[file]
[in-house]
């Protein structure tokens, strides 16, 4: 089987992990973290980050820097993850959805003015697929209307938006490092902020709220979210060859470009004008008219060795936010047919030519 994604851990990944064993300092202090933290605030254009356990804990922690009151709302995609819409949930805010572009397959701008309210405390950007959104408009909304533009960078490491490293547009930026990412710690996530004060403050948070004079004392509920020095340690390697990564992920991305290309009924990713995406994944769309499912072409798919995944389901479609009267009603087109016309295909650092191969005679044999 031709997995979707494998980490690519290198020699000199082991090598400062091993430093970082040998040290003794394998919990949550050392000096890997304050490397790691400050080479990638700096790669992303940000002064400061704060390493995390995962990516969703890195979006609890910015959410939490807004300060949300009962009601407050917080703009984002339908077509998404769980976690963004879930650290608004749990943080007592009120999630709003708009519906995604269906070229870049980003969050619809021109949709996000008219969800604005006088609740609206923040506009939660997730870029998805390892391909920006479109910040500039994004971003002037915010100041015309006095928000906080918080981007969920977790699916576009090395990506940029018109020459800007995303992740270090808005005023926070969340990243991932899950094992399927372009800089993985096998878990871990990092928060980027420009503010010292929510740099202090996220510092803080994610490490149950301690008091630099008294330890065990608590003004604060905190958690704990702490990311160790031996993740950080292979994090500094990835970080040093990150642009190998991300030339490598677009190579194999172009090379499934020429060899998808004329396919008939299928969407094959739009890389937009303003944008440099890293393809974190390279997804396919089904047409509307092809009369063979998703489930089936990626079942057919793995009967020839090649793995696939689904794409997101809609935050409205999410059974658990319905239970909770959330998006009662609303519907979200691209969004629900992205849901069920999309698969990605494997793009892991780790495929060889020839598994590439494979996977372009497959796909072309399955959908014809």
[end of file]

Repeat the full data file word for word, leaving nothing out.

[in-house]
């Protein structure tokens, strides 16, 4: 089987992990973290980050820097993850959805003015697929209307938006490092902020709220979210060859470009004008008219060795936010047919030519 994604851990990944064993300092202090933290605030254009356990804990922690009151709302995609819409949930805010572009397959701008309210405390950007959104408009909304533009960078490491490293547009930026990412710690996530004060403050948070004079004392509920020095340690390697990564992920991305290309009924990713995406994944769309499912072409798919995944389901479609009267009603087109016309295909650092191969005679044999 031709997995979707494998980490690519290198020699000199082991090598400062091993430093970082040998040290003794394998919990949550050392000096890997304050490397790691400050080479990638700096790669992303940000002064400061704060390493995390995962990516969703890195979006609890910015959410939490807004300060949300009962009601407050917080703009984002339908077509998404769980976690963004879930650290608004749990943080007592009120999630709003708009519906995604269906070229870049980003969050619809021109949709996000008219969800604005006088609740609206923040506009939660997730870029998805390892391909920006479109910040500039994004971003002037915010100041015309006095928000906080918080981007969920977790699916576009090395990506940029018109020459800007995303992740270090808005005023926070969340990243991932899950094992399927372009800089993985096998878990871990990092928060980027420009503010010292929510740099202090996220510092803080994610490490149950301690008091630099008294330890065990608590003004604060905190958690704990702490990311160790031996993740950080292979994090500094990835970080040093990150642009190998991300030339490598677009190579194999172009090379499934020429060899998808004329396919008939299928969407094959739009890389937009303003944008440099890293393809974190390279997804396919089904047409509307092809009369063979998703489930089936990626079942057919793995009967020839090649793995696939689904794409997101809609935050409205999410059974658990319905239970909770959330998006009662609303519907979200691209969004629900992205849901069920999309698969990605494997793009892991780790495929060889020839598994590439494979996977372009497959796909072309399955959908014809």